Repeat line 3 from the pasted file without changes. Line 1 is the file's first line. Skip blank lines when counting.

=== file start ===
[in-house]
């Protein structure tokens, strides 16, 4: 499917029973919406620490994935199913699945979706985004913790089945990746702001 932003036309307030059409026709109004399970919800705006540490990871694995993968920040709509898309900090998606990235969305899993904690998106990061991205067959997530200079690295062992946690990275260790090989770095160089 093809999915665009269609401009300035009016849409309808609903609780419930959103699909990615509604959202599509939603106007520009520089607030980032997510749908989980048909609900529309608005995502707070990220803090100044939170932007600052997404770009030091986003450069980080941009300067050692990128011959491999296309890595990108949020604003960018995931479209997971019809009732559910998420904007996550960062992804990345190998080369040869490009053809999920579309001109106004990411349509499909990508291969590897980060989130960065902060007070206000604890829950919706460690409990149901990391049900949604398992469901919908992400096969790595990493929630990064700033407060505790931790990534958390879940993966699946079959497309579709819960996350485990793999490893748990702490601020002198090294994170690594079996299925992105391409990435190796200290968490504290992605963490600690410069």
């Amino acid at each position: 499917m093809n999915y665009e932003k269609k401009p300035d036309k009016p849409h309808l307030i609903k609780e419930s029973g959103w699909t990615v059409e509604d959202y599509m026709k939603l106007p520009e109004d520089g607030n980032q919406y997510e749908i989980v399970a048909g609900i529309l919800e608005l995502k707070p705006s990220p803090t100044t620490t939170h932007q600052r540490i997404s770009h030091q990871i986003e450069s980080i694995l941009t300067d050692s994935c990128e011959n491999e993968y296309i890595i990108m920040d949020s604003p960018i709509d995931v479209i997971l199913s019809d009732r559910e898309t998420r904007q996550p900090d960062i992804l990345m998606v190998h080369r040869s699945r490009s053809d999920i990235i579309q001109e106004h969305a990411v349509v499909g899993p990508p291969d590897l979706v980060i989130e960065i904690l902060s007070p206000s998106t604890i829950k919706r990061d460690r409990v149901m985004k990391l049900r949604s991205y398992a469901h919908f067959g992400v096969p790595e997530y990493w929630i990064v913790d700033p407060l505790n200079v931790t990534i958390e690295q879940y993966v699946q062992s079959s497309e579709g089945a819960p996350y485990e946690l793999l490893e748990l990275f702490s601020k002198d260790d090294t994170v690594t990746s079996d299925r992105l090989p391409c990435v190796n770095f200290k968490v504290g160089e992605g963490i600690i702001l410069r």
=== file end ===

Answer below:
């Amino acid at each position: 499917m093809n999915y665009e932003k269609k401009p300035d036309k009016p849409h309808l307030i609903k609780e419930s029973g959103w699909t990615v059409e509604d959202y599509m026709k939603l106007p520009e109004d520089g607030n980032q919406y997510e749908i989980v399970a048909g609900i529309l919800e608005l995502k707070p705006s990220p803090t100044t620490t939170h932007q600052r540490i997404s770009h030091q990871i986003e450069s980080i694995l941009t300067d050692s994935c990128e011959n491999e993968y296309i890595i990108m920040d949020s604003p960018i709509d995931v479209i997971l199913s019809d009732r559910e898309t998420r904007q996550p900090d960062i992804l990345m998606v190998h080369r040869s699945r490009s053809d999920i990235i579309q001109e106004h969305a990411v349509v499909g899993p990508p291969d590897l979706v980060i989130e960065i904690l902060s007070p206000s998106t604890i829950k919706r990061d460690r409990v149901m985004k990391l049900r949604s991205y398992a469901h919908f067959g992400v096969p790595e997530y990493w929630i990064v913790d700033p407060l505790n200079v931790t990534i958390e690295q879940y993966v699946q062992s079959s497309e579709g089945a819960p996350y485990e946690l793999l490893e748990l990275f702490s601020k002198d260790d090294t994170v690594t990746s079996d299925r992105l090989p391409c990435v190796n770095f200290k968490v504290g160089e992605g963490i600690i702001l410069r």